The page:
Want to keep that converter cool when trans temps are hovering at 200 degrees? This D&D Race Products Kool-Verter fan bolts to the trans pan bolts and keeps the air circulating around the torque converter.
Transmission temperatures will also be a concern. Early in the day, you may have problems getting the tranny up to temp. Later in the day, as the rounds get closer, the heat will be harder to dissipate. I run an FTI converter that was setup for my combo. I told them I was more interested in consistency than going fast. The guys at FTI nailed it, and this converter has been a huge part of why my car works. With a loose converter and the gearing in my car, it really lugs when it comes out of the hole. It generates a lot of heat. I use an 11” x 11” B&M SuperCooler transmission cooler with a 10” Deralefan mounted to it. I also have a fan that blows directly on the torque converter, since that is where most of the transmission heat is generated. It is called the Kool-Verter, made by a fellow bracket racer at D&D Race Products. When time allows, I use a Black & Decker leaf blower. The 230-mph wind aimed at the deep tranny pan will cool the fluid down quickly.
Of course, synthetic fluid helps too. This setup is good enough for most racing scenarios. That being said, I have run into problems cooling my transmission. On really hot days, running quarter mile, and being hot lapped I have had a tough time keeping it below 200 degrees. I am researching the cure for this and will report back later on this subject.
After running dual 12V batteries the switch was made to a 16V one battery set up. Superior cranking power, voltage to keep MSD at peak output and the addition of a 16V alternator made for a reliable package for those days when 16 rounds are on your list for the day.
To keep the 16V battery at peak power I rely on this charger, a multi-level charger you can plug in and forget about it. Get the log book up to date and be confident you will have the “juice” to go to the winner’s circle photo op.
On the electrical end of the car, I like overkill. Most electrical gremlins are from grounding issues, so don’t skimp here. Battery and ground cables are I/O welding cable. I usually use 2-12 volt batteries and an alternator. I had battery issues this past season with my yellow tops, they just weren’t charging up as quick or holding a charge as well as when they were new. I decided to make the switch to 16 volt. I did some research and checked with several local racers and went with XS Power batteries XP 1000 battery and the XS 1005 charger. The charger is a real trick piece. It can charge 12, 14, or 16 volts at 2, 15, or 25 amps. It will not over charge, which is the death of AGM batteries. At the track I set it on 25 amps and the charger reduces the amperage automatically. Set it and forget it!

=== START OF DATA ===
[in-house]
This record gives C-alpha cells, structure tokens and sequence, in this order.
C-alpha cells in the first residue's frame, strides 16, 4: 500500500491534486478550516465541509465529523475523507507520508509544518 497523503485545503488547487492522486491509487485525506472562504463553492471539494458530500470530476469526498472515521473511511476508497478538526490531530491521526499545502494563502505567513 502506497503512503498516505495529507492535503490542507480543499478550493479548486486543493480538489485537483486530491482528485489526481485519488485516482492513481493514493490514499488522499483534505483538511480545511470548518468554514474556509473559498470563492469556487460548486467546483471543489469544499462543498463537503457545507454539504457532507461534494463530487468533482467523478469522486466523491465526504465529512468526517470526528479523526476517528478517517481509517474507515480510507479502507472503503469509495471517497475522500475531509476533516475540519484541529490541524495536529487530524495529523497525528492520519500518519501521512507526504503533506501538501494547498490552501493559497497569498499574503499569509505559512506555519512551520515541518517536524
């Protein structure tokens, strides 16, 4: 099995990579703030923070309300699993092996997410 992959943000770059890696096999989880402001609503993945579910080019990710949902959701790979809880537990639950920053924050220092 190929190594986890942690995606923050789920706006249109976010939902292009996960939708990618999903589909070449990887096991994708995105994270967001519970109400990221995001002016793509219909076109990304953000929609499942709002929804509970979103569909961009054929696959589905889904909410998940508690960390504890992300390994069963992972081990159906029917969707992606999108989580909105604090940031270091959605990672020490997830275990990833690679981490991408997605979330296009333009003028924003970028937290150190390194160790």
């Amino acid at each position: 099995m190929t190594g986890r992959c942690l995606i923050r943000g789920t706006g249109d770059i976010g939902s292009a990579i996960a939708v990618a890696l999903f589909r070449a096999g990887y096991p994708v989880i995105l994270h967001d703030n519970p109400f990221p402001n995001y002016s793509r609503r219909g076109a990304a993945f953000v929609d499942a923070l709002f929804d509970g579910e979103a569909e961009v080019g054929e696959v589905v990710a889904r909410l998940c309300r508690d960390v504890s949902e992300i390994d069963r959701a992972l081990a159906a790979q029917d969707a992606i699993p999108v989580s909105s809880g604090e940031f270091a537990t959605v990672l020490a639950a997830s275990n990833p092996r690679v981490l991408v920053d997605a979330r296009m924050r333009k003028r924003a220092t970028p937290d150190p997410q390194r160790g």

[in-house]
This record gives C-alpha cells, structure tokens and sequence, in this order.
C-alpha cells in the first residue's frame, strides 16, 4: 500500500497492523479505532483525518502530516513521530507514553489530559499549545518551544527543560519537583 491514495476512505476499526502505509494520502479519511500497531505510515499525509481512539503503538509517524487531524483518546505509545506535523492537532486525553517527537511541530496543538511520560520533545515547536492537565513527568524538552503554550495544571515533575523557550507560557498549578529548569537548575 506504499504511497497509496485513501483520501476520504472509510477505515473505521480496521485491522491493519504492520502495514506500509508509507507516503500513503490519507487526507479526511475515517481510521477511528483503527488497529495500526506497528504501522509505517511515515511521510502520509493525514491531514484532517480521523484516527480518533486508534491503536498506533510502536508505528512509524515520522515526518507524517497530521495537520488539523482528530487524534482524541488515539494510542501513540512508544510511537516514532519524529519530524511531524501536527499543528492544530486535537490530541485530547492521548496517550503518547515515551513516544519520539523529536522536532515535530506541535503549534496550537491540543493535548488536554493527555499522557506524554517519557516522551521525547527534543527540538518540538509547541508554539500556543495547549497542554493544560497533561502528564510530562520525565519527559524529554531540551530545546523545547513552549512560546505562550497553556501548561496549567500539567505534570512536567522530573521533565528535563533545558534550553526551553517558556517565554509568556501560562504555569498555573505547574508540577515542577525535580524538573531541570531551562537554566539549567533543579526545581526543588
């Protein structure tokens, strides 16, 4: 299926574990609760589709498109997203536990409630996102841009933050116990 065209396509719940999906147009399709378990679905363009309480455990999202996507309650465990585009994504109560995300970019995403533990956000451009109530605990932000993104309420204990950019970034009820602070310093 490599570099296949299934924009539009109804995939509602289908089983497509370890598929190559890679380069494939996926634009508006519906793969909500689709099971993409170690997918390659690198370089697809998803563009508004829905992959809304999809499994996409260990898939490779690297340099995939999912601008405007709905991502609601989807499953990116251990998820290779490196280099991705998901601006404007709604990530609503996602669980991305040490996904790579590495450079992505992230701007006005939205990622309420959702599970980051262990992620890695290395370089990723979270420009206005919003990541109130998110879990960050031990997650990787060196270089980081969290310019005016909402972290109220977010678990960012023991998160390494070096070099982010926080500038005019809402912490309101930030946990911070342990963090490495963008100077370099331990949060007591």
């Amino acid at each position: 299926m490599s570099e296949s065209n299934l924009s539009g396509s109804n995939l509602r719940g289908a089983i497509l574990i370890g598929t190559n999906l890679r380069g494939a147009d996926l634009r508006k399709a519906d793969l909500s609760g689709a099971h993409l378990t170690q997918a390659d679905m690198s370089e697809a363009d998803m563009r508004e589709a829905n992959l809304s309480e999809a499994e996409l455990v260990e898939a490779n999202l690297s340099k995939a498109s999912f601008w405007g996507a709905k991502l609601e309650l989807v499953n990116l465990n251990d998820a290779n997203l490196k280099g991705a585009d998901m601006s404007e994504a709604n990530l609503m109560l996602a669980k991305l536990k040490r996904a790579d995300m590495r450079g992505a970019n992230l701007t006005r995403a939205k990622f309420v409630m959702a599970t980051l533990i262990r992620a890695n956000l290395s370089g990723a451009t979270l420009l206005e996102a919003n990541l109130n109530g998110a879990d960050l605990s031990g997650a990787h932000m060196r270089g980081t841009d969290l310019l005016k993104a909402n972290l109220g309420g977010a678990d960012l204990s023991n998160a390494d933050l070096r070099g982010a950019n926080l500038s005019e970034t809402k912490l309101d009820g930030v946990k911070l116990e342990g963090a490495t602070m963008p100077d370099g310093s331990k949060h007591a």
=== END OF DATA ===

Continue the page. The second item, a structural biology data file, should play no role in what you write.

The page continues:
On the advice of many others, I went with only one battery. I sent my 12 volt, 74 amp alternator back to East Coast Auto Electric to be upgraded to 16 volt, 120 amps. I did have a points race weekend to attend while my alternator was getting upgraded. It was the first time I raced with one battery and no alternator, so it would be a good test. I charged the battery fully at night and in between rounds as time allowed. It worked fine. So when I added the alternator, I knew it would provide an extra level of protection for the times when I need to hotlap.
Regular vehicle maintenance is a must. A logbook is a valuable tool, because runs will add up quickly. Pay special attention to things that wear out like tires and brake pads. I put the car up on jack stands and give the whole car a good look over.
I have an 8-quart oil pan and try to change oil at or before 80 runs. On the advice of my engine builder, I use Brad Penn semi-synthetic motor oil. I also add a bottle of Comp Cam’s #159 oil additive at every oil change. This has all the anti-wear additives that you won’t find in off the shelf oils; this is a must when you run solid flat tappet cam and lifters. The nice part about regular maintenance is it gives you confidence in your car. When you have confidence in your car, you can focus on what you need to do as a driver.